Ethics? Somewhere in east England, according to the Murdoch compass
Rupert Murdoch at the inquiry. Photo: Reuters
RUPERT Murdoch was having a lend, surely? How else to explain some of his extraordinary statements this week before the Leveson inquiry on the British press. Statements such as: ''We have never pushed our commercial interests in our newspapers''; ''I have never asked a prime minister for anything''; and my absolute favourite, ''I do try very hard to set an example of ethical behaviour and make it quite clear that I expect it''.
I giggled at that one about commercial interests, remembering the last News Limited editors' conference I attended, in 2008. An entire session was devoted to discussing how papers could best promote the then forthcoming Fox film, Australia, directed by Baz Luhrmann, and when it finally came out - I'd been sacked in the interim - Murdoch's tabloids competed with one another to gush about it on front pages around the country.
As for encouraging ethical behaviour, I could barely contain my mirth. As I've written on this page before, the only time I discussed ethics in front of Murdoch during seven years of working for him he called me a ''wanker'' for doing so.
Leveson's lead counsel, Robert Jay, saw through the ageing proprietor's lofty pronouncement pretty quickly, replying with: ''Wasn't it your main objective, Mr Murdoch, to improve the commercial appeal of these papers, and you weren't really concerned with the ethical side?'' Of course it was.
Then there was the issue of Rupert asking prime ministers for favours. Maybe his denial is technically true - lobbyists and underlings ask, proprietors don't - but it sat awkwardly with the company's history here and overseas. Indeed, I sometimes think the News motto should be Quid Pro Quo. For wherever they go, a ''this'' seems to beget a ''that''.
Admitting it, of course, would be tantamount to conceding the democratic process is a sham. Indeed, Jay put that directly to Murdoch, noting that people think his newspaper endorsements of politicians are ''met with a quid pro quo after they attain power''.
''Do you feel that there's any validity, at least in the perception that there is an implied trade-off here?'' asked Jay, adding: ''If that is right, then the democratic process is distorted.''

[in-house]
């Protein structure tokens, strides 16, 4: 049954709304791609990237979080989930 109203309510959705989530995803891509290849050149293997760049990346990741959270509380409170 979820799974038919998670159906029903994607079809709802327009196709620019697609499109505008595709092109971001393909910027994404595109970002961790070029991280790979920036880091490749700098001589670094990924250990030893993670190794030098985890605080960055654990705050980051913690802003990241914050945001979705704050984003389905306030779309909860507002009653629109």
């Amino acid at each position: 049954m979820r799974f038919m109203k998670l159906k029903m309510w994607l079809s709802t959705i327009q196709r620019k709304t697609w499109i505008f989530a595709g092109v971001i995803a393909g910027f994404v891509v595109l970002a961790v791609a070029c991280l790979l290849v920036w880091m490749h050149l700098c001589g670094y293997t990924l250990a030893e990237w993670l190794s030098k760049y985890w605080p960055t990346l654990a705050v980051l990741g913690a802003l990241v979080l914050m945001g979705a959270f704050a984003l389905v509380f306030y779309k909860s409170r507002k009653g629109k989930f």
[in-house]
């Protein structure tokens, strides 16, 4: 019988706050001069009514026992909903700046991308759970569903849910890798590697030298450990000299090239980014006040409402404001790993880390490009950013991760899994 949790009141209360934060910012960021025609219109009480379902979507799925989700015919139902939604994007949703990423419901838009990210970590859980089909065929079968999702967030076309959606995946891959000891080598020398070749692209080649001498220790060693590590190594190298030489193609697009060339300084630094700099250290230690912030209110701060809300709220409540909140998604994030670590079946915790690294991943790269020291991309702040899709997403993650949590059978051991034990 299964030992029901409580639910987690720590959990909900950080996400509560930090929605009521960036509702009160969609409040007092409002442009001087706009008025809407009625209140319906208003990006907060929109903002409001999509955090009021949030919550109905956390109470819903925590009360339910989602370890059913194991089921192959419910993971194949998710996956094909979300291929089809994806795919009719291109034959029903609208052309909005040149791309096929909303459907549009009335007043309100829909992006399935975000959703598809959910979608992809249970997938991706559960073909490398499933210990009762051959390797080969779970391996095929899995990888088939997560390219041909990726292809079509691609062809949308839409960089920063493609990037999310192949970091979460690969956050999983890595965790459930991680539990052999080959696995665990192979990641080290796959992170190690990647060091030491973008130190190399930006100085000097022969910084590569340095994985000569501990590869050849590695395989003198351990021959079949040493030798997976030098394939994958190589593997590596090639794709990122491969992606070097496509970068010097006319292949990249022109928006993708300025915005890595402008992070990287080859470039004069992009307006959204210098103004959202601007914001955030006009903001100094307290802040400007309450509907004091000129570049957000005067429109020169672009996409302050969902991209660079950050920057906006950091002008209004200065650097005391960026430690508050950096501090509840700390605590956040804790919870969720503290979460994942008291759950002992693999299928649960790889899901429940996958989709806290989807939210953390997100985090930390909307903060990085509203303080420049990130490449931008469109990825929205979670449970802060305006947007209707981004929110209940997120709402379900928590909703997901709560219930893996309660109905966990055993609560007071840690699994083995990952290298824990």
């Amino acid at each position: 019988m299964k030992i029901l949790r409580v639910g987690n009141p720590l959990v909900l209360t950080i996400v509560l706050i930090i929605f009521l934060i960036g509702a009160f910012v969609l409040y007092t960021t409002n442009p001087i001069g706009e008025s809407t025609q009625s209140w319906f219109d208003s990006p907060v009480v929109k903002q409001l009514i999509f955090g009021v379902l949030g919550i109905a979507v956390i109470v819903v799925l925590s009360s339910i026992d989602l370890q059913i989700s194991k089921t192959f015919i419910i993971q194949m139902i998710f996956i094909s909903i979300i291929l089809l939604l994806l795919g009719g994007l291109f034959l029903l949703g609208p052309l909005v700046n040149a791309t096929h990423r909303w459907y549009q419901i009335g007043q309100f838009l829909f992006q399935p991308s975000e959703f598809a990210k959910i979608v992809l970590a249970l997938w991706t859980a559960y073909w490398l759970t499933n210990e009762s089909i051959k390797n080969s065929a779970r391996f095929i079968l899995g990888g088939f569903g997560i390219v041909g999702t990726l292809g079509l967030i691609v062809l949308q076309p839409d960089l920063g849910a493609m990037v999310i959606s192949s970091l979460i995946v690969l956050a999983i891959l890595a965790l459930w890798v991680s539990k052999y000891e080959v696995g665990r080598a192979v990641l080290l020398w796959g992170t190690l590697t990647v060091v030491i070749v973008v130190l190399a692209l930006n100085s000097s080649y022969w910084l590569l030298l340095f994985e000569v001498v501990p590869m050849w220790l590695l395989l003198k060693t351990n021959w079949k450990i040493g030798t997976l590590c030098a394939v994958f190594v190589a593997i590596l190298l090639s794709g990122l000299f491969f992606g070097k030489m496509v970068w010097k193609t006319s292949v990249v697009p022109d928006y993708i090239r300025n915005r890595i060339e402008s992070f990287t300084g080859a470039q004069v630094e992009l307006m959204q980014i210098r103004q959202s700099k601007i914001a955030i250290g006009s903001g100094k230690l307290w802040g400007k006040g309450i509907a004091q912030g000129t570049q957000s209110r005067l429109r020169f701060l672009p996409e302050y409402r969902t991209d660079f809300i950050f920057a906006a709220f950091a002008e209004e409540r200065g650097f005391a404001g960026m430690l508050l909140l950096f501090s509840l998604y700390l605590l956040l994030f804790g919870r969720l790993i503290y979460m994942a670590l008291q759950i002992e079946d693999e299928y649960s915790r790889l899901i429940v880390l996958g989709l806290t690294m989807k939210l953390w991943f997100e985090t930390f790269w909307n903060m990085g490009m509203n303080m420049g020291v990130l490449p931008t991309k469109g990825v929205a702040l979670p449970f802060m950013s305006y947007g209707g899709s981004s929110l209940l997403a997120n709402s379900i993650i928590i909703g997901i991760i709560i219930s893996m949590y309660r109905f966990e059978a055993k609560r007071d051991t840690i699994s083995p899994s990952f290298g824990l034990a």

Replied Murdoch: ''Oh, the perception certainly irritates me, because I think it's a myth. And everything I do every day, I think, proves it to be such.''
The problem is that events suggest otherwise. In 1981, Margaret Thatcher cleared the way for him to buy The Times and The Sunday Times after winning Murdoch's endorsement at the previous election; in 1987, the Hawke government allowed Murdoch's purchase of the Herald & Weekly Times and months later his papers backed Labor; in 1997, The Sun backed Tony Blair and the Labour PM and News boss forged a mutually beneficial relationship that still lasts (Blair is godfather to Murdoch's daughter, Grace); and David Cameron appeared to be doing the Murdoch family's bidding on a range of issues after The Sun backed him in the 2010 general election.
Clearly there's a pattern here, although the Murdochs were bent on denying it. Son James was particularly vehement in the witness box. Asked by Jay if he would expect someone he'd supported to ''show you favour rather than disfavour'', James replied in part: ''The question of support of an individual newspaper for politicians one way or another is not something that I would ever link to a commercial transaction … I simply wouldn't do business that way.'' Even Jay seemed incredulous.
It was easier for Rupert to deny mutual back-scratching because there was no paper trail. It wasn't so easy for James. The email trail between his office and that of Culture Minister Jeremy Hunt over the ill-fated BSkyB deal may yet cost the MP his job.
Ultimately, the most disturbing element of this week's testimony is that despite everything Rupert still doesn't seem to understand that the ethical standards of his papers stem from his own attitudes, not those of individual reporters or editors.
Late on the final day of his appearance, he gritted his teeth and said if he had got former News of the World reporter Clive Goodman in a room and cross-examined him one-on-one ''we wouldn't be here today''. Goodman was the first reporter charged - and jailed - over phone hacking at the News of the World.
The reality is that while such a confrontation might have made Murdoch feel better and, perhaps, spared James his downfall, the whole sad saga was too far along by then. What Murdoch should have done was long ago inculcate the staff of the News of the World, and indeed all his papers, with a sense of ethics and fairness.
Instead, as another former News Limited editor, Andrew Neil, has said, he sought to build a ''take-no-prisoners attitude to tabloid journalism … that created the kind of newsroom climate in which hacking and other things were done with impunity on an industrial scale''.
The result? ''It's going to be a blot on my reputation for the rest of my life,'' said Murdoch. Hopefully one day he'll figure out who's really to blame.
■ Bruce Guthrie was a senior News Limited executive from 1987-89 and from 2003-08 and is author of Man Bites Murdoch. Twitter: @brucerguthrie